In the new collection of prose poems and sonnets by Janet Kaplan, Dreamlife of a Philanthropist, worlds are held upside-down by their ankles, or more accurately, by their titles, and the objects and creatures drift in space at shutter speed. This realm invites the reader to become a tourist, describing moments and monuments of the imagination in parts, apprehended and then let go of as the next frame appears, as in the sonnet, "Travelogue": "A hummingbird buzzed at the tip of a paintbrush. / A cottontail cleaned itself, cat-like. A couple that didn’t speak / English pointed to a mule deer and whispered."
The kinetic pull and pacing removes the axis from the page, replacing balance with new angles, as each poem’s title rests underneath and various structural play is featured throughout. In the midst of a meditation on interconnectedness in the poem, “Enterprise,” Kaplan writes, “Surely everyone experiences a similar fear. // Of sameness. The fear leads to new ideas.” This collection does not suffer from the “sameness” of anything else, as she reworks the conventions of the sonnet, featured here as fourteen numbered sections, explorative and interdisciplinary in nature. Other authorities, such as Tolstoy and the Merriam-Webster dictionary, meander amongst her own entries on a broad topic—“Change,” “Animals,” “Meals,” etc. In the poem, “Fourteen Lines,” Kaplan expounds on two abstract elements of the sonnet form as is stated in an epigraph by Edna St. Vincent Millay. The poem starts: “Chaos and Order shared a house of lines.” This conceit is played out through the poem, acting as an explanation for the ways these poems stretch and tear at the strict rules of form, embracing the reorganization.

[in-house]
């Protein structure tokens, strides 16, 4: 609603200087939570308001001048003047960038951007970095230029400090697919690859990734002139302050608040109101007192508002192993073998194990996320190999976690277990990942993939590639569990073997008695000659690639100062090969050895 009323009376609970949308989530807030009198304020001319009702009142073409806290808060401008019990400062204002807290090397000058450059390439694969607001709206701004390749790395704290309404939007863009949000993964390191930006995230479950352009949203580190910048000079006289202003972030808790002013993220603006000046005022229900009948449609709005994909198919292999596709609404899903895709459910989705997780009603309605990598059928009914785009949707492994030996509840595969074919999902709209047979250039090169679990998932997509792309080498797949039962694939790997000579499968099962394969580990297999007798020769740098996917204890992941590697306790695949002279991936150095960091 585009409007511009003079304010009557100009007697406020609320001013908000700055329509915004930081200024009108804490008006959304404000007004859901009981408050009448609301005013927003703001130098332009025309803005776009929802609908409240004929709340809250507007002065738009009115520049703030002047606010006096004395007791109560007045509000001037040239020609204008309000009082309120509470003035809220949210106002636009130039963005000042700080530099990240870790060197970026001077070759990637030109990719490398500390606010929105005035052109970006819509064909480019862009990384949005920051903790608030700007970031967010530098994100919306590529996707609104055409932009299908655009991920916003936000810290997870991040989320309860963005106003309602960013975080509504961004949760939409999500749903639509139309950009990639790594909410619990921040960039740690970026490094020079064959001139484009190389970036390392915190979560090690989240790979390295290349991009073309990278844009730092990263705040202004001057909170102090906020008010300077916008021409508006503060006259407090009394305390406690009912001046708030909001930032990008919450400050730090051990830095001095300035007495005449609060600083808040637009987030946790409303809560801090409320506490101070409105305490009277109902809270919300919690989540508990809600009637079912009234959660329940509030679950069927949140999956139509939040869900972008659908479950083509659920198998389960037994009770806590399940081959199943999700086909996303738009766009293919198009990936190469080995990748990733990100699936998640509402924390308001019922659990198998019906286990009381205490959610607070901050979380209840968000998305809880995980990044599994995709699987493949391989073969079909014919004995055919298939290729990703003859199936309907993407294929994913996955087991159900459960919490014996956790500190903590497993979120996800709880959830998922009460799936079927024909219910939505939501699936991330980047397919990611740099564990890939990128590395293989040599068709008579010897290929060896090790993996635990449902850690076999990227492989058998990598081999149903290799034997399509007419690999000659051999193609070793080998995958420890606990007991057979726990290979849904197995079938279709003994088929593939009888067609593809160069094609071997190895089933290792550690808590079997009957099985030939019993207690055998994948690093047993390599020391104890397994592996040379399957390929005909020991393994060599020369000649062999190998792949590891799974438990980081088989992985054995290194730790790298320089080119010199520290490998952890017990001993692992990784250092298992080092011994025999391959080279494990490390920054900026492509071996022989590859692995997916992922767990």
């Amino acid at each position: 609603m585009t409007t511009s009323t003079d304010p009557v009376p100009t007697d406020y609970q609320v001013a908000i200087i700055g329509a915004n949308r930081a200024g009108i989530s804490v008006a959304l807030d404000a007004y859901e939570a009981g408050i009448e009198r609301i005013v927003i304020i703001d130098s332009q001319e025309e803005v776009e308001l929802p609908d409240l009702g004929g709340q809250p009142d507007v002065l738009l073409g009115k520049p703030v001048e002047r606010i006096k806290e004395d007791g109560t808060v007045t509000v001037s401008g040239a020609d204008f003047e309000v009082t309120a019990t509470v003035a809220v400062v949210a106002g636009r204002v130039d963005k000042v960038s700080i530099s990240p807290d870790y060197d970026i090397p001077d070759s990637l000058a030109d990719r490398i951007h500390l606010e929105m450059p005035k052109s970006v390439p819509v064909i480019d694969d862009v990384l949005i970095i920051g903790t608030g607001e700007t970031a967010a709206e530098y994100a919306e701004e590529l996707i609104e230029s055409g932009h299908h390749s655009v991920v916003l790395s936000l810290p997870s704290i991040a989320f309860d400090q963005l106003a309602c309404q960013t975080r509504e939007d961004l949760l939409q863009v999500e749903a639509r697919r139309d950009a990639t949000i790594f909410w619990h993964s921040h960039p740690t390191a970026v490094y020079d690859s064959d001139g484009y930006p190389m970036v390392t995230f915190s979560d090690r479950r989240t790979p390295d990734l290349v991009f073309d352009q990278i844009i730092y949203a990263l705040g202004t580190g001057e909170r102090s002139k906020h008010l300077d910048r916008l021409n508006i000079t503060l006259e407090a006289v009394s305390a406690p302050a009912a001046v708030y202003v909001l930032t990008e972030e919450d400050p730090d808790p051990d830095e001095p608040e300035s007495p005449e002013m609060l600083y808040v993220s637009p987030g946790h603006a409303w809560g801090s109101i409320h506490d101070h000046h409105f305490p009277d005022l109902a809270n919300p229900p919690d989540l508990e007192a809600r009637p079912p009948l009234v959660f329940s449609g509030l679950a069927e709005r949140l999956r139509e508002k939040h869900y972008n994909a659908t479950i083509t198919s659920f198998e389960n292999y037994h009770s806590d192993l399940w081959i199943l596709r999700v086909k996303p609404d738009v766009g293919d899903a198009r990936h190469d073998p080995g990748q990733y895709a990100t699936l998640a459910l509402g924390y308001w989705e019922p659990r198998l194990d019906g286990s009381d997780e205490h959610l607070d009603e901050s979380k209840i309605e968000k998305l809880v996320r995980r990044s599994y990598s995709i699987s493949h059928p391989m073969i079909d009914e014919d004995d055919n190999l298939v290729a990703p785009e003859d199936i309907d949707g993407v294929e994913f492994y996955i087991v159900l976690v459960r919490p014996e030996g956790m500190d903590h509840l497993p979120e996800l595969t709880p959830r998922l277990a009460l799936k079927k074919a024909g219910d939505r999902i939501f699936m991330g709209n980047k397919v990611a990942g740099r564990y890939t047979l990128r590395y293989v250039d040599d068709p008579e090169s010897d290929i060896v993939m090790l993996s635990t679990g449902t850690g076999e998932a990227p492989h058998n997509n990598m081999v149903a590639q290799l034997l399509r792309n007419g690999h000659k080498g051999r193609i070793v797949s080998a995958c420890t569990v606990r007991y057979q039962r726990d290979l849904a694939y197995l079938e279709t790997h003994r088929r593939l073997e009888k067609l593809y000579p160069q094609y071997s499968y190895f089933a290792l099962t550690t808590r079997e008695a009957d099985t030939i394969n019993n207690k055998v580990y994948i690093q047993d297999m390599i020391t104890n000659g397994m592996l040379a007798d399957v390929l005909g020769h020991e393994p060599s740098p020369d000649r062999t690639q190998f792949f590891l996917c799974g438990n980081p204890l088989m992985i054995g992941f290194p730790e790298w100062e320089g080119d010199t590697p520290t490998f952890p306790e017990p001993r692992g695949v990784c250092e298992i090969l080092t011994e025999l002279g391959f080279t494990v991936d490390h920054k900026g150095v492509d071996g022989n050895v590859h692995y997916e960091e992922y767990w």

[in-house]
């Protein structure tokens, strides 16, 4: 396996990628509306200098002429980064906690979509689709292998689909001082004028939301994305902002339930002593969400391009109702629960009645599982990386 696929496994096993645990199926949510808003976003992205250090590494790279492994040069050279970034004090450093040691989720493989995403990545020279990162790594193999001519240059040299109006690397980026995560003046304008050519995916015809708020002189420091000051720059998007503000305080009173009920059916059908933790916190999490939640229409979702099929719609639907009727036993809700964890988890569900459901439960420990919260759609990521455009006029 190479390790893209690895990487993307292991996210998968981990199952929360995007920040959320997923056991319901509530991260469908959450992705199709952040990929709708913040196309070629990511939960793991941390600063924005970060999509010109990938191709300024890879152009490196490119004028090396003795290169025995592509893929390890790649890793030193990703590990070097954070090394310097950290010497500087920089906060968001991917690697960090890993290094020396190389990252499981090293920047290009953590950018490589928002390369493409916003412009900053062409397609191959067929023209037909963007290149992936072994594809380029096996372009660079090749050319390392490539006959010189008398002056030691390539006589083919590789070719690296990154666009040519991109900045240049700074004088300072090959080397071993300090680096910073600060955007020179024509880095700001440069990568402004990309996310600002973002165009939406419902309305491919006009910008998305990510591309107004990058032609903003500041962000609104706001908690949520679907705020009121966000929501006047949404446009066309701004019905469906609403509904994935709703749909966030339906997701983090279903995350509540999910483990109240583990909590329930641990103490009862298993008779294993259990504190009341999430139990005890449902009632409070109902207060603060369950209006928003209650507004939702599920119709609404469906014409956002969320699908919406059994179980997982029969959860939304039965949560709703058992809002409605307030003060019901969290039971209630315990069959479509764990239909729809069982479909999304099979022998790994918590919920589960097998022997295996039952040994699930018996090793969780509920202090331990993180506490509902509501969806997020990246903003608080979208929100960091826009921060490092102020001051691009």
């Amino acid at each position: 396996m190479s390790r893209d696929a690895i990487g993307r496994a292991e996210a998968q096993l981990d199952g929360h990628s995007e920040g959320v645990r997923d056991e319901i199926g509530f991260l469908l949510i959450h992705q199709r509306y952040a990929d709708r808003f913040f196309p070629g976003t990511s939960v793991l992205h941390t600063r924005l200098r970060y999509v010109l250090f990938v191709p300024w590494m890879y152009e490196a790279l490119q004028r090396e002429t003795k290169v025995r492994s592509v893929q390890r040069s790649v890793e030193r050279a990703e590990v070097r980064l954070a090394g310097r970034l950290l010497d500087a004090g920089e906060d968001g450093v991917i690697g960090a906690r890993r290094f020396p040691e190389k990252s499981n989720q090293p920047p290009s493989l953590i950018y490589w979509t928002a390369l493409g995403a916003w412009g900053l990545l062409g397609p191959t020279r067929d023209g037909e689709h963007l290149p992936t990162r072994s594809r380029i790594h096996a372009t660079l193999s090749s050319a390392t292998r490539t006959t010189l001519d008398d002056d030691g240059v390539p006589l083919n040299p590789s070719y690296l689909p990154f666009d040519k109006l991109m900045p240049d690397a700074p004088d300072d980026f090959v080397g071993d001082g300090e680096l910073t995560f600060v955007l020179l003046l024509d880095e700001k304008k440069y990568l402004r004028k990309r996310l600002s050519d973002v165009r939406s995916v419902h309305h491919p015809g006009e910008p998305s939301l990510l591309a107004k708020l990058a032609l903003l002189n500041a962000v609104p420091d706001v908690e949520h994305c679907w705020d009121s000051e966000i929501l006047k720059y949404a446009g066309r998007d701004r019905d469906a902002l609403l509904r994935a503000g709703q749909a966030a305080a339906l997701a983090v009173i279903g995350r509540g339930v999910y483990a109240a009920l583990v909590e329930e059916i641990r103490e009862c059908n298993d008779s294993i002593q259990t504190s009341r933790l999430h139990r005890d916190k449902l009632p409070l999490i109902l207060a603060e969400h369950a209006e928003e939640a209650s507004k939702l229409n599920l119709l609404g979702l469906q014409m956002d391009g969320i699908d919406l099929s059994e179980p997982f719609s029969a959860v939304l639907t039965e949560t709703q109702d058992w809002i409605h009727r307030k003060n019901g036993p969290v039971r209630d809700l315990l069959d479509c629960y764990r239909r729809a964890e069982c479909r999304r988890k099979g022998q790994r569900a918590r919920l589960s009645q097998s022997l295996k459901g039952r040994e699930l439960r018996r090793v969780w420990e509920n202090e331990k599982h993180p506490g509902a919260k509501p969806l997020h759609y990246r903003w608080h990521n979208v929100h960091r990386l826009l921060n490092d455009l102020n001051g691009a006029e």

Kaplan’s prose poems are filled with lyric and questioning, as in, “Horizontal Hold”:
Season of fists and fellow ruthlessness. And here we
go, not the calmest-window washers to cross the
green marble sea. Do you know who we are? You
loved us once. Even sold us a dove.
In these lines, who is “we” who go? Who is the “you” who loved us? Don’t we all want to know? Recall, if you will, the View-Master from your childhood—those blacked out faux binoculars that clicked you through a collection of images, allowing your own solipsistic imagination to fill in the story. This is the way we experience Kaplan’s poems--in each small world invented, in each abstraction comprised of our domestic accouterment, we are given an opportunity to see and name these fresh perceptions for ourselves.